Taking a look at the computer science industry today, the very low percentage of women in tech-related occupations is apparent. According to an article in Forbes, 92 percent of programmers are men. But, it has not always been this way.
As truth-based stories such as the recent film Hidden Figures show, some of the first computing pioneers were women, and for a long time, the number of women in computer science was growing.
In the 1960s, women were the center of the computing world, and the percentage of women in computer science was rising concurrently with the percentage of women in fields such as medicine, law, and physical sciences.
But unlike other fields, by the mid-1980s, the percentage of women studying computer science very clearly declined, while women in other fields continuously increased.
Why did women seemingly lose interest in computer science alone, while their interest in other fields of study continued on an upward trend all surrounding the same point in time on the graph above?
According to “When Women Stopped Coding,” 1984 is the year that the personal computer became popular in U.S. homes. Anyone who was financially able could purchase a personal computer, however, advertisements for early home computers heavily targeted boys, and were marketed similarly to toy trucks and other traditionally “male” toys. In line with the idea that computers were toys for boys, the idea of the male computer geek became glorified in movies, TV commercials, and more, leaving out the female population entirely.
While personal computer sales are certainly not the sole reason that women in computer science decreased at this time, the share of women in computer science plummets at the same time that personal computers began showing up in notable numbers in U.S. homes, which indicates that the marketing strategy and “male computer nerd” image likely infiltrated the workforce as well.
Moving forward, how do we help to diversify the tech industry when these stereotypes have become engrained in modern society?
Although some universities and colleges are finding approaches such as scholarships and initiatives to increase the number of women pursuing degrees in computer science (Harvey Mudd College, for example), more than 84 percent of undergraduates who major in computer science are men nationwide, according to the Computing Research Association.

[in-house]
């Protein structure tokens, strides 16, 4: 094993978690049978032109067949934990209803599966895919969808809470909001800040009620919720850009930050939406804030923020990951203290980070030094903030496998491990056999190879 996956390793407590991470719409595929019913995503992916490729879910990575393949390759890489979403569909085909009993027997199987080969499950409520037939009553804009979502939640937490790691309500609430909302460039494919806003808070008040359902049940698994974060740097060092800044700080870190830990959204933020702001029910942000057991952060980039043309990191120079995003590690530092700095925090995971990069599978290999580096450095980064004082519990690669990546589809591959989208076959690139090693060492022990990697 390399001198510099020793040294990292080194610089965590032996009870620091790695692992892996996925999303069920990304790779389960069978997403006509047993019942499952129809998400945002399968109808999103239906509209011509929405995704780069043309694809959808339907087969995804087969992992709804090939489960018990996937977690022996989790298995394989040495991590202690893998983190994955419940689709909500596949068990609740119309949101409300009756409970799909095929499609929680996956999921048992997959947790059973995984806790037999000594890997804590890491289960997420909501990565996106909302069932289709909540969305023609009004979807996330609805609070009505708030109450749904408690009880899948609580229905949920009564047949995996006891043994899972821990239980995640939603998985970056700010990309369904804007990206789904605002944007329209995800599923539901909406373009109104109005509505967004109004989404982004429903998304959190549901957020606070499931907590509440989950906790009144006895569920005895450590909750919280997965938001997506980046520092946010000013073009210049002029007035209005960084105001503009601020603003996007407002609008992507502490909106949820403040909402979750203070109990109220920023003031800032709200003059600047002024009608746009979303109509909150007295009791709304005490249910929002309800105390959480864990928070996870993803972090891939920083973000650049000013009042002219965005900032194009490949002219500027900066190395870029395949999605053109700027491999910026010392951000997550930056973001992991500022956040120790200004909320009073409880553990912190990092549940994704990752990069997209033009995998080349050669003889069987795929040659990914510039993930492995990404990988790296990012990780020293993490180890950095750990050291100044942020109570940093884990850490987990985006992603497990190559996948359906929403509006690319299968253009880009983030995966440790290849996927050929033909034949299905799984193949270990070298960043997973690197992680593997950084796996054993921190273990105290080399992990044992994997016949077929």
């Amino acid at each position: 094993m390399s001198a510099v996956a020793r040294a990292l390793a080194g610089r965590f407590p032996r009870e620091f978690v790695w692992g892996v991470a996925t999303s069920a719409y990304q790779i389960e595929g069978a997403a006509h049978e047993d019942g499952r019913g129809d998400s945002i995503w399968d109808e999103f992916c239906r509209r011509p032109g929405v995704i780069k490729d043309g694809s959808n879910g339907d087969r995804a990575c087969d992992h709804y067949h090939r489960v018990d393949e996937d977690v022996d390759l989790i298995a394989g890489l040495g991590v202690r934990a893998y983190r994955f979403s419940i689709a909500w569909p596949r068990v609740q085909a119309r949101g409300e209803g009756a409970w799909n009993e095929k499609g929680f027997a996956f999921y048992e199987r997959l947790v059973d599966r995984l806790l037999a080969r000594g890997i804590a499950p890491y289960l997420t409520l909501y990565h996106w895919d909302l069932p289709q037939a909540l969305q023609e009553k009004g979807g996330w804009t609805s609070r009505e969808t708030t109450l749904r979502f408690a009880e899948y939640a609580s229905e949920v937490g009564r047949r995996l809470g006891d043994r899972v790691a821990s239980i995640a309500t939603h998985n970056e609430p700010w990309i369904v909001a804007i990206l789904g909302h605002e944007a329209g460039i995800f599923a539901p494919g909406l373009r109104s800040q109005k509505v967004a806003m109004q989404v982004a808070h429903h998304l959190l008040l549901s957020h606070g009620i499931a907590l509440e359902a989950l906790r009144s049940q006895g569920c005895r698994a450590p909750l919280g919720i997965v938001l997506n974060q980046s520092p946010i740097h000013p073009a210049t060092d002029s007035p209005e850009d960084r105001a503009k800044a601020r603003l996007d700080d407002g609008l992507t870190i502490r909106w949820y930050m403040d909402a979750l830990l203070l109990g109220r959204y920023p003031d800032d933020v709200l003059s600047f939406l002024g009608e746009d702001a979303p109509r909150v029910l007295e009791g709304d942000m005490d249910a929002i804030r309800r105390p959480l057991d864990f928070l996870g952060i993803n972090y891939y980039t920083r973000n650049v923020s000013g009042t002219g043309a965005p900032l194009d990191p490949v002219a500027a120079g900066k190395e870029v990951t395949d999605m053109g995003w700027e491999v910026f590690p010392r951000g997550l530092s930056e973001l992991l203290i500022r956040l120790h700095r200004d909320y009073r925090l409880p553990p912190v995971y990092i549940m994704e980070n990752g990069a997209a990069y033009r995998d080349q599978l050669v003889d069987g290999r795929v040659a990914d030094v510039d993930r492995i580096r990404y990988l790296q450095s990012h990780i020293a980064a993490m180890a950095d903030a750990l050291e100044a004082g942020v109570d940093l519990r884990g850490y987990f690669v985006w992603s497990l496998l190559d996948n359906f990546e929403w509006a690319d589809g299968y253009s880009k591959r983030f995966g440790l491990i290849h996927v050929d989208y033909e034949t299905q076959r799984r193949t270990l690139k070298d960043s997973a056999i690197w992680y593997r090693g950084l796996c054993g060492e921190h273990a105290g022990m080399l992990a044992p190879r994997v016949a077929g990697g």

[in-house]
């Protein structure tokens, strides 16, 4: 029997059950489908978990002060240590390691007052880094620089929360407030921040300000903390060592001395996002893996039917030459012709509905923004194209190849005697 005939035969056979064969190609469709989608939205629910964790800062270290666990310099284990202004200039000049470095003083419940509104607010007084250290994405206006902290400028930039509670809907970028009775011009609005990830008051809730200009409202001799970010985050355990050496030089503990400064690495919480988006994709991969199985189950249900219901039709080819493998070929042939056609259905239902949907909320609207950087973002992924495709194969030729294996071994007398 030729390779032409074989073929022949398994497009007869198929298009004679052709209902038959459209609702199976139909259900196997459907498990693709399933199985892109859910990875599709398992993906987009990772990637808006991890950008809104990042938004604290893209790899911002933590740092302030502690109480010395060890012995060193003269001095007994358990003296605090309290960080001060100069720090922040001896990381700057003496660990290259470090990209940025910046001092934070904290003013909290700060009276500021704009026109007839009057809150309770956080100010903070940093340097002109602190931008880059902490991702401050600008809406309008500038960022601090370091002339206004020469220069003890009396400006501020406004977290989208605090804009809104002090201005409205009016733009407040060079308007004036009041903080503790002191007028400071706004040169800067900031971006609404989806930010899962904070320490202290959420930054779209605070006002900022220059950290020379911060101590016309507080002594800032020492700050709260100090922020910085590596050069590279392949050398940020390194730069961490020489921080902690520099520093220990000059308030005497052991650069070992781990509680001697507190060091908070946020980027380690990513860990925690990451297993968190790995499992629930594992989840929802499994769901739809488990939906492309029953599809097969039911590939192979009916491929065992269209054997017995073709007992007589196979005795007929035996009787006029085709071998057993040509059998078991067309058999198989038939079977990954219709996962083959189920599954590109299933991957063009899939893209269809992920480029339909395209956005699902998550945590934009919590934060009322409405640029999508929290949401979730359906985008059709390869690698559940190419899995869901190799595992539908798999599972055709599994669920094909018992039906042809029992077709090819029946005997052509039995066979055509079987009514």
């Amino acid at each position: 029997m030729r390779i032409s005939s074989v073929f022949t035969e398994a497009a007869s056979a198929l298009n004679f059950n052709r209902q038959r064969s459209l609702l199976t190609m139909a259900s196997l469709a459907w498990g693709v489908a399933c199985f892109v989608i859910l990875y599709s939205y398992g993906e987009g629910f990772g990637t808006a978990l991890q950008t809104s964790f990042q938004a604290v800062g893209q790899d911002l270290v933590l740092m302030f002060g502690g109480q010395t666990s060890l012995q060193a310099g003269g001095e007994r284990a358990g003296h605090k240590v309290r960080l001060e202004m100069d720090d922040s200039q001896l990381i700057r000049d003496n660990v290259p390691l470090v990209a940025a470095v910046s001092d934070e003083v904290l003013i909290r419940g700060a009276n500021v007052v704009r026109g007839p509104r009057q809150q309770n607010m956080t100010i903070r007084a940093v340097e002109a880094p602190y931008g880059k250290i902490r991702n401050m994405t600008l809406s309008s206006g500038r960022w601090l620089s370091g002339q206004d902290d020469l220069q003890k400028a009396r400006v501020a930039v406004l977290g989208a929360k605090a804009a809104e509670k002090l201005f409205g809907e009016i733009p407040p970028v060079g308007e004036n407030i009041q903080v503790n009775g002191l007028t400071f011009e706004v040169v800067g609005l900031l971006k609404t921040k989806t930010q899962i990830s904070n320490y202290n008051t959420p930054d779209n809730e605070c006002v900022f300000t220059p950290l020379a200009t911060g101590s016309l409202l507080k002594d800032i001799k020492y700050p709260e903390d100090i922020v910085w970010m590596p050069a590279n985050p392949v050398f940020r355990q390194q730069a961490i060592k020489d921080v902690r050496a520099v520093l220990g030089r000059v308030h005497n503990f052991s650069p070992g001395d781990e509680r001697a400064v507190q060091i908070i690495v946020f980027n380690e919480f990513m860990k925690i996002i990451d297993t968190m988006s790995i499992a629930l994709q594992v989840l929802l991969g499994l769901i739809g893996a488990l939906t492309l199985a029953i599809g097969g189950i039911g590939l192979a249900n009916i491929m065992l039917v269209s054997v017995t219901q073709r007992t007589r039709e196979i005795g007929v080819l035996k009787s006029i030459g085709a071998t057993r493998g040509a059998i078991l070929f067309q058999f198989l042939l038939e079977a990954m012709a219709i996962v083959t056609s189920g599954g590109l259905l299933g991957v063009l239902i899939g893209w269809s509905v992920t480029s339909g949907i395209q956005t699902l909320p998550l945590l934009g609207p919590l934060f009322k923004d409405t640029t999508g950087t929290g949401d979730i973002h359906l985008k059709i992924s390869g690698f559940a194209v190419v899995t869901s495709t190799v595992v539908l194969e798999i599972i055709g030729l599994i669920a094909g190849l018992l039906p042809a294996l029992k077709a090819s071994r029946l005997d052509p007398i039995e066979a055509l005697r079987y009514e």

But, there are ways that educational partners can collaborate with workforce partners like the Workforce Intelligence Network for Southeast Michigan (WIN), employers, and other community stakeholders to educate women (and other underrepresented groups in tech) about the many in-demand careers that will be available with a computer science/tech degree in hand.
According to Erika Carlson, Director of Apprenticeship and Training, Detroit Labs, and Co-Founder of Girl Develop It – Detroit, the focus on the pipeline in diversifying tech also presents challenges.
“In order to build a diverse tech workforce, we need to start with a diverse pool of talent,” explains Carlson. “However, pipeline-centered efforts tend to ignore what happens after those people get into the field. Women tend to drop out of technical careers at a much higher rate than men do. Why? There is a serious lack of visible role models who are women and minorities – especially in leadership positions.”
Efforts by WIN to provide high-level data and research to employers on workforce trends, as well as initiatives in southeast Michigan such as MI Bright Future (a highly successful community-development platform for students and educators to learn about and connect with local employers and community mentors) and Apprenti (a registered IT apprenticeship program recently brought to Michigan that aims to bolster the number of women, minorities, and veterans in tech), are some of the many opportunities to inform the future workforce of the jobs that they can thrive in.
With an increasing number of new computing jobs offered by businesses nationwide and in Michigan, and small numbers of computer science graduates available to fill these jobs, it is essential that the small percentage of women among computer science graduates increases to help prevent the computing gender gap from widening. By continuing to show women and minorities in leadership positions related to computer science and tech, eliminating the stereotype that these are “boy jobs,” and encouraging young women to pursue degrees in computer science and tech, we find ourselves in a position to start filling the inevitable lack of workers that are needed to fill new, in-demand jobs in this industry.
This guest blog was provided by WIN for MITechNews.com. Click here for original post on MITechNews.com.
 When Women Stopped Coding: http://www.npr.org/sections/money/2014/10/21/357629765/when-women-stopped-coding
 Most computer science majors in the U.S. are men. Not so at Harvey Mudd: http://www.latimes.com/local/lanow/la-me-ln-harvey-mudd-tech-women-adv-snap-story.html